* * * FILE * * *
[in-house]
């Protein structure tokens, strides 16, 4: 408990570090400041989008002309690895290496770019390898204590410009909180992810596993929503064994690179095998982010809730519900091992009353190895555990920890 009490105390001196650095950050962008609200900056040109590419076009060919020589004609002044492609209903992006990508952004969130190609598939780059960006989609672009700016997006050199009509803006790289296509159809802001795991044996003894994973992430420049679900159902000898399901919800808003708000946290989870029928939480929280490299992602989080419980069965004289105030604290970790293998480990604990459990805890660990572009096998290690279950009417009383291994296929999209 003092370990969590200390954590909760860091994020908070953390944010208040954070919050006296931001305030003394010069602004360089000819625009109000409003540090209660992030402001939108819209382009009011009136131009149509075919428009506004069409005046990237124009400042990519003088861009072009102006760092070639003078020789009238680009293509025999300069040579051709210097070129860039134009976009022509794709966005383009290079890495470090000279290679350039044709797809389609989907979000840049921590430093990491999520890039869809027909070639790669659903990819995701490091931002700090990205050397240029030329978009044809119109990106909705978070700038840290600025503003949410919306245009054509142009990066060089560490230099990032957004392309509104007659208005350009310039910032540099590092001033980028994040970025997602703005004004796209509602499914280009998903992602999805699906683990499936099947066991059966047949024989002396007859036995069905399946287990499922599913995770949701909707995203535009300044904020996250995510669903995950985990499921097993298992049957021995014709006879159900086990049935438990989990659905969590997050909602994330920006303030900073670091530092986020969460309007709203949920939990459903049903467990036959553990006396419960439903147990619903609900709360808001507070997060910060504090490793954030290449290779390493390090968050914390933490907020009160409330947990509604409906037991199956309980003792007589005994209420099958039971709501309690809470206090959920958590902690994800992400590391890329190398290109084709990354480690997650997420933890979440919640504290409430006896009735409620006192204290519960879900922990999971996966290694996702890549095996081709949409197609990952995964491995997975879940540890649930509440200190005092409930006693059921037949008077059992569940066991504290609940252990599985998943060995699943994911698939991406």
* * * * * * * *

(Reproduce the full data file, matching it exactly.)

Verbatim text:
[in-house]
């Protein structure tokens, strides 16, 4: 408990570090400041989008002309690895290496770019390898204590410009909180992810596993929503064994690179095998982010809730519900091992009353190895555990920890 009490105390001196650095950050962008609200900056040109590419076009060919020589004609002044492609209903992006990508952004969130190609598939780059960006989609672009700016997006050199009509803006790289296509159809802001795991044996003894994973992430420049679900159902000898399901919800808003708000946290989870029928939480929280490299992602989080419980069965004289105030604290970790293998480990604990459990805890660990572009096998290690279950009417009383291994296929999209 003092370990969590200390954590909760860091994020908070953390944010208040954070919050006296931001305030003394010069602004360089000819625009109000409003540090209660992030402001939108819209382009009011009136131009149509075919428009506004069409005046990237124009400042990519003088861009072009102006760092070639003078020789009238680009293509025999300069040579051709210097070129860039134009976009022509794709966005383009290079890495470090000279290679350039044709797809389609989907979000840049921590430093990491999520890039869809027909070639790669659903990819995701490091931002700090990205050397240029030329978009044809119109990106909705978070700038840290600025503003949410919306245009054509142009990066060089560490230099990032957004392309509104007659208005350009310039910032540099590092001033980028994040970025997602703005004004796209509602499914280009998903992602999805699906683990499936099947066991059966047949024989002396007859036995069905399946287990499922599913995770949701909707995203535009300044904020996250995510669903995950985990499921097993298992049957021995014709006879159900086990049935438990989990659905969590997050909602994330920006303030900073670091530092986020969460309007709203949920939990459903049903467990036959553990006396419960439903147990619903609900709360808001507070997060910060504090490793954030290449290779390493390090968050914390933490907020009160409330947990509604409906037991199956309980003792007589005994209420099958039971709501309690809470206090959920958590902690994800992400590391890329190398290109084709990354480690997650997420933890979440919640504290409430006896009735409620006192204290519960879900922990999971996966290694996702890549095996081709949409197609990952995964491995997975879940540890649930509440200190005092409930006693059921037949008077059992569940066991504290609940252990599985998943060995699943994911698939991406």